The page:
Ting runs a formidably prolific poster network, divided over many publishers, establishing a prominent presence on the worldwide web. One estimates that his graphic work and paintings rate among the best known works of popular art worldwide. Ting himself however, is a Houdini of selfrepresentation. Little of personal background is available. Pictures of him, alone or with his contemporaries, are scarce. Ting once said that Chinese artists are to some extent ‘Schizophrenic’. Apart from his poetry Walasse Ting focuses his interests on painting of which his main subjects are: women, animals, flower motifs, all painted in bright, almost fluorescent colors. Sexuality is a permeating presence in his lucid and instantly recognizable style, showing the influence of artists like Matisse, Picasso and Klimt
In 1964 while he resided in New York, Ting (artist and poet) and Sam Francis (editor) produced a book with contributions by a host of Pop Art artists; among others: Karel Appel, Jim Dine, Robert Indiana, Asger Jorn, Roy Liechtenstein, and Claes Oldenburg. The book ‘One Cent Life’ was issued in an edition of 2100 copies. During his stay in New York, in an article that he wrote in 1966 describing how he initiated the book, he would write
‘I wrote 61 poems in '61 in a small black room like coffin, inside room only salami, whiskey, sexy photographs from Times Square. No Bible, no cookbook, no telephone book, no checkbook. Two short fingers typing talking about World & Garbage, You & I, Egg & Earth.’
A poem written by Walasse Ting in that same period evokes in brash visualisation, the couleur locale of the NYC Times Square area
everywhere 1 dollar 99 cents sex
everywhere green spider
everywhere hero sandwich
million neon lights twist flowers
From the introduction drafted by the Soobin Gallery by occasion of the Walasse Ting exhibit, mentioned earlier in my post:
‘It does not matter how ugly a women is, you always discover her beauty everywhere. So I never stop looking at women at the corner of the street, on the bus, then I go home very happy and make love with my wife and then I paint a picture. Walasse Ting describes himself as a “butterfly gangster”, which can be applied to his paintings. Everything he painted is real and showed the force from his body. He loves to draw women. He says, real women are more attractive than paintings. He says ‘Sex is color for love, it is the beginning of love and love is the end of sex.’
Biography Walasse Ting
1929 Born in Wuxi, China, but was raised in Shanghai where, by his own account, he first began painting on sidewalks.
1946 Moved to Hong Kong
1952 Moved to Paris where he formed close relationships with members of the CoBrA group.
1960 Emigrated to New York, where he became involve with pop artists.
1964 Published a book of his poems entitled “One Cent Life”illustrated with original lithographs by numerous American and European artists.
1974 Became American citizen
1977 Awarded a fellowship from the John Simon Guggenheim Foundation and published Red Mouth, a book of erotic drawings and paintings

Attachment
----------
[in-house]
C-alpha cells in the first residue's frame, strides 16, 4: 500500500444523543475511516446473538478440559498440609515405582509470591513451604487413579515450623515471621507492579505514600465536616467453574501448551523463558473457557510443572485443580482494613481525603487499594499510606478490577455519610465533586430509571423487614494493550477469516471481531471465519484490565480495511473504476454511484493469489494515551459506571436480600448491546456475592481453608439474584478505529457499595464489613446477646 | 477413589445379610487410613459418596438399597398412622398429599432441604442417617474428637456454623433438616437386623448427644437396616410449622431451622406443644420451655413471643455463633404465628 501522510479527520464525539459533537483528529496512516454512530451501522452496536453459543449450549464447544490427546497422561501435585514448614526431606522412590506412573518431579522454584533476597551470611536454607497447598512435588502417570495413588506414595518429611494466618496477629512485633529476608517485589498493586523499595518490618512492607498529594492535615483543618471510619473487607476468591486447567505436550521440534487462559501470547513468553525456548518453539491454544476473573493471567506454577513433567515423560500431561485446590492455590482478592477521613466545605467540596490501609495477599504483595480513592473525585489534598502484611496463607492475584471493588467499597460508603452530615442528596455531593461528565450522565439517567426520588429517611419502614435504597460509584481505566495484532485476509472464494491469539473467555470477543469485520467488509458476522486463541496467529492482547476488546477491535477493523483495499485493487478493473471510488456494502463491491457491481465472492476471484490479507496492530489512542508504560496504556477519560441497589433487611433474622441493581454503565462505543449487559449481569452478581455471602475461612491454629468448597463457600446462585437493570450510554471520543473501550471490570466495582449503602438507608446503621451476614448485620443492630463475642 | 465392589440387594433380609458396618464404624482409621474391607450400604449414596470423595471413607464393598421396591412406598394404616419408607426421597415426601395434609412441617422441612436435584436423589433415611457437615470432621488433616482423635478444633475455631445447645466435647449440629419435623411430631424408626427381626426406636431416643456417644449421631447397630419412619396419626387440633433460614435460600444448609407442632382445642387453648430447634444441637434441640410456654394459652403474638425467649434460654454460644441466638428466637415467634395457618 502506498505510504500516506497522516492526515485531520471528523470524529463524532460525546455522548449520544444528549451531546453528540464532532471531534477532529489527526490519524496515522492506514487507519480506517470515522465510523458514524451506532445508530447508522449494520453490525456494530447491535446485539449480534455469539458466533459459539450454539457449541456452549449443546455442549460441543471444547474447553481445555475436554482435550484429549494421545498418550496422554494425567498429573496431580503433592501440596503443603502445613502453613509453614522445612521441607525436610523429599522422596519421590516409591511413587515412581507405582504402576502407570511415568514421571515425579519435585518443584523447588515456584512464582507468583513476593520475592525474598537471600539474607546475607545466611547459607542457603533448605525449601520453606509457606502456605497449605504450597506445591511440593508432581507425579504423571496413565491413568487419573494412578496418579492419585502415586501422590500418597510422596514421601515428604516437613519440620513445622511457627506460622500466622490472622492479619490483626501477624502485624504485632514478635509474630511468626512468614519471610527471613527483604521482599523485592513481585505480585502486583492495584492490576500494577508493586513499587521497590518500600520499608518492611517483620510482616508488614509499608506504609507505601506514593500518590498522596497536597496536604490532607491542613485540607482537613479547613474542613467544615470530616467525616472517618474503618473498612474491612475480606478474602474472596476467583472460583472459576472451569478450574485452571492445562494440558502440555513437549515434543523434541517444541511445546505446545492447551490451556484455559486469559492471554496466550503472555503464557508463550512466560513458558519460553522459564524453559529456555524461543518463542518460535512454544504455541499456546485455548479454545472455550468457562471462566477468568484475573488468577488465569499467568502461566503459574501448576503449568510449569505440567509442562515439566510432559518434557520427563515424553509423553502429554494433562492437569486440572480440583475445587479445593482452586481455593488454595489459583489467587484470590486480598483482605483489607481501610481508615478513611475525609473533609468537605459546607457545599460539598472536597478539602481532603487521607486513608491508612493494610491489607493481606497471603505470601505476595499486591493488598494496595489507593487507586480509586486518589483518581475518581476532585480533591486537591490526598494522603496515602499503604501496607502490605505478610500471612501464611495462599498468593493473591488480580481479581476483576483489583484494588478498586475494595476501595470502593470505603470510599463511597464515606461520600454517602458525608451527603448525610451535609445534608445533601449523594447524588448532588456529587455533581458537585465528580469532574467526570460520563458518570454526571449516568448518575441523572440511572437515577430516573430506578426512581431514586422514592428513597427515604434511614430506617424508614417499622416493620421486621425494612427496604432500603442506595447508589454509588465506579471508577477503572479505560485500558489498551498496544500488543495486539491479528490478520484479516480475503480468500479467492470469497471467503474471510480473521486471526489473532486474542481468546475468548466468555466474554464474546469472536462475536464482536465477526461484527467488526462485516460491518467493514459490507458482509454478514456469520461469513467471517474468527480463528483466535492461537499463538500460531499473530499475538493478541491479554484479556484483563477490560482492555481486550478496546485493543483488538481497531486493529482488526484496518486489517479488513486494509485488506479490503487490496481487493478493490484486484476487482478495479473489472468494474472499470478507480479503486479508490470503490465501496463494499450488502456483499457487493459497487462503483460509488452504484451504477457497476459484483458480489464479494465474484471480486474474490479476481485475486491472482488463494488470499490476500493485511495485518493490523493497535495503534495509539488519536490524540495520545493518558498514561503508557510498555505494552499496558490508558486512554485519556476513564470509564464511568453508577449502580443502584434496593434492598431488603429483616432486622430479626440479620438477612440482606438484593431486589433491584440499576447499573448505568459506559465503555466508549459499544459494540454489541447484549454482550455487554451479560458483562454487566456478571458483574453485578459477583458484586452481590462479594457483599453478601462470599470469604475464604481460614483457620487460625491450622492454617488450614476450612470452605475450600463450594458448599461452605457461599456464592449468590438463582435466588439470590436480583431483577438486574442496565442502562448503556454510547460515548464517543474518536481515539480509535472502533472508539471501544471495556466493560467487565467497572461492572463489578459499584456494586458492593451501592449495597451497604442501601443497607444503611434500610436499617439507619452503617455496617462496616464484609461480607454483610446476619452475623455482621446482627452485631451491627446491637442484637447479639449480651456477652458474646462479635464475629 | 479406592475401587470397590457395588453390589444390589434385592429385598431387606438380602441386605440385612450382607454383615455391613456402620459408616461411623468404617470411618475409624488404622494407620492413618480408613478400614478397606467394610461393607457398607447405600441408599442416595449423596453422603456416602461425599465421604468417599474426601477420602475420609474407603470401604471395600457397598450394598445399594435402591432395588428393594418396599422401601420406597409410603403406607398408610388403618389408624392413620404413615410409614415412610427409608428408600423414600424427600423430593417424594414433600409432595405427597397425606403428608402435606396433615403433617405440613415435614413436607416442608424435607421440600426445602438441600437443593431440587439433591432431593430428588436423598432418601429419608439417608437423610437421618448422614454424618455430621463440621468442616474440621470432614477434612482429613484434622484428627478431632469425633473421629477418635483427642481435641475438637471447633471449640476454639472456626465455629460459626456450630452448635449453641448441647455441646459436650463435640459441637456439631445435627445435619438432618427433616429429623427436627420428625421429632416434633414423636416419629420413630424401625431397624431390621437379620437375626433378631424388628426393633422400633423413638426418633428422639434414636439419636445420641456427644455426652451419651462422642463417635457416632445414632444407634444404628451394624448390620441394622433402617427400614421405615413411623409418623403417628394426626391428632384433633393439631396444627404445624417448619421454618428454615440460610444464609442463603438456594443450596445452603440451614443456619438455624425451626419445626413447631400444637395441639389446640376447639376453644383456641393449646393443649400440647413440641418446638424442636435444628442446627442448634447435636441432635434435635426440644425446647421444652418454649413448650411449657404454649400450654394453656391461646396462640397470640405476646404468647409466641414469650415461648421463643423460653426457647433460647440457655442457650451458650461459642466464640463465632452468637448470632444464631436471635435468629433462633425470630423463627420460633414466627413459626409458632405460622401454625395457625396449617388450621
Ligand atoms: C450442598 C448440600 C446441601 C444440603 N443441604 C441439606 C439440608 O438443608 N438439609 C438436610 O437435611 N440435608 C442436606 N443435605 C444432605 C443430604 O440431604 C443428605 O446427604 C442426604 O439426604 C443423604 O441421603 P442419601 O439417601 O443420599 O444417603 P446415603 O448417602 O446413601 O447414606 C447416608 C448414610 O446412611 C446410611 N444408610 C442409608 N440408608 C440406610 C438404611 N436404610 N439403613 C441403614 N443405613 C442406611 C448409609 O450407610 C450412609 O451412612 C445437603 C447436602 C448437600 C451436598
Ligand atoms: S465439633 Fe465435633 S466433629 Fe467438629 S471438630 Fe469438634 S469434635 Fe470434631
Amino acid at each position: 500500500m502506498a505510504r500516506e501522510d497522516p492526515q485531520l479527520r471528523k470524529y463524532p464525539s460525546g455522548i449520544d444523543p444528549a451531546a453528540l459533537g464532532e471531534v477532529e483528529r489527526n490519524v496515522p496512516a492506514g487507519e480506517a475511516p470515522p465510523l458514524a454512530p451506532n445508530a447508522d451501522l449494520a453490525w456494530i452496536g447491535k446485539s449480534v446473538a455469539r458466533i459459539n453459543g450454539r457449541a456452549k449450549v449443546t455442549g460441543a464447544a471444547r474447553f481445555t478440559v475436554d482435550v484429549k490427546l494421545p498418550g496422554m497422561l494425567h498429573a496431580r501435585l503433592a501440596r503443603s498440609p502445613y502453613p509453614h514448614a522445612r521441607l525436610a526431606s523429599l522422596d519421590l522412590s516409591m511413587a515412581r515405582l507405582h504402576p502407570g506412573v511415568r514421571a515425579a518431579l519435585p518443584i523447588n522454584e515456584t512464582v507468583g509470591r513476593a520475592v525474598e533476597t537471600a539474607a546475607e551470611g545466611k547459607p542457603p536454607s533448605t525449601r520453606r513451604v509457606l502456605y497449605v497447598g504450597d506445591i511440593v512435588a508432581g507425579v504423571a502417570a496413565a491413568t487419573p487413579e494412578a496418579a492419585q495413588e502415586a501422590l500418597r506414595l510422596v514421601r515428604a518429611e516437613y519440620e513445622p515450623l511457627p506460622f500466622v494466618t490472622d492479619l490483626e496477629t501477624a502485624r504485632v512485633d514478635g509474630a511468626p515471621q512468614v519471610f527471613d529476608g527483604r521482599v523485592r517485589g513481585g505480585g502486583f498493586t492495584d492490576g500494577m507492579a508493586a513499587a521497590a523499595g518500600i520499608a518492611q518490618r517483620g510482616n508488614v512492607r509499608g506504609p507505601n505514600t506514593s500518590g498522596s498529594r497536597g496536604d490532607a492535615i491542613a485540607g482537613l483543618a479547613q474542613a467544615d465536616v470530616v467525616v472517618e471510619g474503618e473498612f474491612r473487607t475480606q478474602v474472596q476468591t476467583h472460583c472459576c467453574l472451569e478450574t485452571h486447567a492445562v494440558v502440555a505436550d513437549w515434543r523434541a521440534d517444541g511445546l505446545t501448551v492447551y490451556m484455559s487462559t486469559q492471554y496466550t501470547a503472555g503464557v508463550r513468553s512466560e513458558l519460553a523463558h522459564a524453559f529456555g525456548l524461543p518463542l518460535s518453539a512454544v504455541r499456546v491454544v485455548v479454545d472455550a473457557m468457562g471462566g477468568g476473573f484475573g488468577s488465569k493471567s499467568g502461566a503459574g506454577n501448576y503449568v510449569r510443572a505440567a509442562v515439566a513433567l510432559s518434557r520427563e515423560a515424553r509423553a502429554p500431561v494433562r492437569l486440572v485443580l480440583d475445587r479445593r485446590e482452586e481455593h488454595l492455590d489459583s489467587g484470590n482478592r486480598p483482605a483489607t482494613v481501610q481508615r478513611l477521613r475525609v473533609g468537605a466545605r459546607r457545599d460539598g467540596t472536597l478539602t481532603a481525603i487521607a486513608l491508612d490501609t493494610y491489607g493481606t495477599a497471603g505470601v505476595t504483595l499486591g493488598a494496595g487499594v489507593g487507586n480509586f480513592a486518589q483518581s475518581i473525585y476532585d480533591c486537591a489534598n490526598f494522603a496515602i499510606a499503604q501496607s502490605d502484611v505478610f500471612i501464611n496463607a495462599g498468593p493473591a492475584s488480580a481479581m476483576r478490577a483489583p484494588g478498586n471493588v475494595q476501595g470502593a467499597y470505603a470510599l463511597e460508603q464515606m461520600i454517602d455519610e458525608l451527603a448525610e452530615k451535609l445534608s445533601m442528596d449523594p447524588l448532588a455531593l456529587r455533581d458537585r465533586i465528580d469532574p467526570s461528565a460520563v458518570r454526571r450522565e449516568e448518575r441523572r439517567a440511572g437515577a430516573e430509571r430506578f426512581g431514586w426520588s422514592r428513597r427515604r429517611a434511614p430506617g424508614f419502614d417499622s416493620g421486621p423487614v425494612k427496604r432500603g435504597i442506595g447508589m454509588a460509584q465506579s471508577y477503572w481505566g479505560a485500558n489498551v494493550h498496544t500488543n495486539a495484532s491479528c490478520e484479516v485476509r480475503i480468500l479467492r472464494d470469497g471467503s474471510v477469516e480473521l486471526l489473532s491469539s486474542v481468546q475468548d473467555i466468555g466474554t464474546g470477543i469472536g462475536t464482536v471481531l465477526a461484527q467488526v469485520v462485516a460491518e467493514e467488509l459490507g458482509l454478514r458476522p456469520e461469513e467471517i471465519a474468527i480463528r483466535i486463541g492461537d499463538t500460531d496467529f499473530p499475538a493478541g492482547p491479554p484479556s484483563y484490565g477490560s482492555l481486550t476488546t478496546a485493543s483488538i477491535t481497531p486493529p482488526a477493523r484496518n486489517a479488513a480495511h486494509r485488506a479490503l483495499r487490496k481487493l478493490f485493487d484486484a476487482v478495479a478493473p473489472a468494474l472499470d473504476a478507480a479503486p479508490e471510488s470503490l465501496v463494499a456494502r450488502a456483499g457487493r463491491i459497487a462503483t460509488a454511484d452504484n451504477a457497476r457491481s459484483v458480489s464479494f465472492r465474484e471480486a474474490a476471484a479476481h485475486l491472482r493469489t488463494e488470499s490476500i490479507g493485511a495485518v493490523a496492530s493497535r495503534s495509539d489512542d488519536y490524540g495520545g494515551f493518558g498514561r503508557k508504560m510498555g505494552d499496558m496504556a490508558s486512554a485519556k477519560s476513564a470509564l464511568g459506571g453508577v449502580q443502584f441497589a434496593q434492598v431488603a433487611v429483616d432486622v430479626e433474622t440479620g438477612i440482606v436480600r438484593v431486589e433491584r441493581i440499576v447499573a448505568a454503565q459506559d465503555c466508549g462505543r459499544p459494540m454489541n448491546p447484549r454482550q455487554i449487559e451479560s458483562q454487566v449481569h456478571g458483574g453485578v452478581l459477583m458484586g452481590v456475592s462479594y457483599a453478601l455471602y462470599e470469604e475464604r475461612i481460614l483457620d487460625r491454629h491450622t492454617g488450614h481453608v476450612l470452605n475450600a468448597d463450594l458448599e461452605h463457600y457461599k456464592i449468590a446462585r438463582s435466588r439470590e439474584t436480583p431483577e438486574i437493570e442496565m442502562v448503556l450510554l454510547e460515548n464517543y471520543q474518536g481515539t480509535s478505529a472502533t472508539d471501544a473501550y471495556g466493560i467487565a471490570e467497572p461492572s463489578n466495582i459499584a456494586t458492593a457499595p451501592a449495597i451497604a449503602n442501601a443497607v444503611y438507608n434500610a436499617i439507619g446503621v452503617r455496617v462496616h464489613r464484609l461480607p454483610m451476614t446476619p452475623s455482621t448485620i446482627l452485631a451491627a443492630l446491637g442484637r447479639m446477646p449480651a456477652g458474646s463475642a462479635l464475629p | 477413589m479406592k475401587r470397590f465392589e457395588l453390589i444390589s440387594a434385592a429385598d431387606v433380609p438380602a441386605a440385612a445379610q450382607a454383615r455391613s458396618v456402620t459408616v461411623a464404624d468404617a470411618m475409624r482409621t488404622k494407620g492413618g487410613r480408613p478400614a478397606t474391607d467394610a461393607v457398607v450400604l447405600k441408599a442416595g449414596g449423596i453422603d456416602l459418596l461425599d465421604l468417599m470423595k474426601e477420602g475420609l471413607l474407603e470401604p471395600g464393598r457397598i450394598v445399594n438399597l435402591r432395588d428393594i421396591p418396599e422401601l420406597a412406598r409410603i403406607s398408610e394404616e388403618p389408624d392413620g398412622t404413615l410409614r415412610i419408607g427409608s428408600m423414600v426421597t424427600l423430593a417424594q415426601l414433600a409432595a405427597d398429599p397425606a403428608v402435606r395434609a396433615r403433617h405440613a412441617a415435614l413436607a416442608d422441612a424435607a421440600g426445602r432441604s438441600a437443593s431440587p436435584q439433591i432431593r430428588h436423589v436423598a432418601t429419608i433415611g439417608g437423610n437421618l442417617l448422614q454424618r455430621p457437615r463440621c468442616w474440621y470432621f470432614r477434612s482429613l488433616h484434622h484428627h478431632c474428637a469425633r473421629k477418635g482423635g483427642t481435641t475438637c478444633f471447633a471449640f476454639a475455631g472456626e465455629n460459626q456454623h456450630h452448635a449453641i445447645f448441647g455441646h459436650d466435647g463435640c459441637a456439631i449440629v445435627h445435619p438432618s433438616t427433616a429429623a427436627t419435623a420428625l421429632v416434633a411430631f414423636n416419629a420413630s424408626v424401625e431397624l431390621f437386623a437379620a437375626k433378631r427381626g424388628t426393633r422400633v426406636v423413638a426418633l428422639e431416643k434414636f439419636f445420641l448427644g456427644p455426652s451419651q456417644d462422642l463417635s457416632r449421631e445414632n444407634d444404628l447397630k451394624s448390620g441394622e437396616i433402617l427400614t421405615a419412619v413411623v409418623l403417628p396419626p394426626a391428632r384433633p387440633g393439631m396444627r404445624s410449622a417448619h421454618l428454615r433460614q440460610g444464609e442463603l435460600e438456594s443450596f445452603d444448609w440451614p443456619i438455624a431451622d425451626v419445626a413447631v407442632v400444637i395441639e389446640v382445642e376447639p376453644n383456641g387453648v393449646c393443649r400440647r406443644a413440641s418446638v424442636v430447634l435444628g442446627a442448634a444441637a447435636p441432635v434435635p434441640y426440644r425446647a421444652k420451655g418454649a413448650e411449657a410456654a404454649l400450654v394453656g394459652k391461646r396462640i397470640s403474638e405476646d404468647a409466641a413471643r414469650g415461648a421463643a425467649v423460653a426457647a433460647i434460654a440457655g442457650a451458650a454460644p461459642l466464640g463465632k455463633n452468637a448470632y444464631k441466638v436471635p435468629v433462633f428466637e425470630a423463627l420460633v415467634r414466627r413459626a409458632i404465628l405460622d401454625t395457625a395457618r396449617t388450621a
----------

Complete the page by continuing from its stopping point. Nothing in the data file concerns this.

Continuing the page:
2001 Resides in Amsterdam
For more information about Walasse Ting
N o t e
In regard of my previous post it made sense to verify which street numbers Ting’s studio is occupying. I checked it, finding the front entrance using number 100, and number 12 allocated to the side entrance.
Kozwitzky’s book says of the number 12 in the chapter: ‘Numbers their meaning and Magic’ (abridged):
-The highest knowledge can only be acquired by suffering in this world of matter, and this is the meaning of the old legend which is related to the number 12. There are 12 months in the year, 12 signs of the Zodiac, 12 orders of the holy spirits, 12 angels of the heavenly divisions, 12 degrees of the damned, 12 tribes of Israel, 12 stones in the breastplate of the High Priest, 12 lions that held the brazen sea of Salomon, 12 years in which the planet Jupiter runs his course, and 12 Apostles.-
Of the number 100, Kozwitzky is brief:
-(100) God’s Favour, The Angels, and High Spirits-
posted by Walter at 10/10/2002
Wednesday, October 09, 2002
Numerology – Number 6 –
I will not explain, why the number 6 is significant to me, suffice to say I am not displeased with what I’ve found in the very intriguing book: ‘NUMBERS – their meaning and magic – by Isidore Kozminsky, Australian Astrologist, Occultist and Archealogist. First published in 1912 by Rider and Company London.
From the chapter ‘Symbols and Meanings of the Numbers’ I have selected an abridged version, for sake of complexity, of Kozminsky’s explanation of the ‘The Number Six’
‘The 6th verse in the first chapter of Genesis tells of the separation of the waters. And man was on the earth by God on the 6th day to perform His Will. Six is regarded as the perfection of numbers by the Kaballists and Pythagoreans, and Nicomachus calls it Venus, to which goddess it was sacred, and thus it is regarded as an ideal love number. Some old writers assert that the manna which fell in the desert for 6 days was marked with the letter Vau, the Hebrew equivalent of the number. In the Sepher Yetzirah the 6th Path is the Mediating Influence through which infuse the increasing emanations.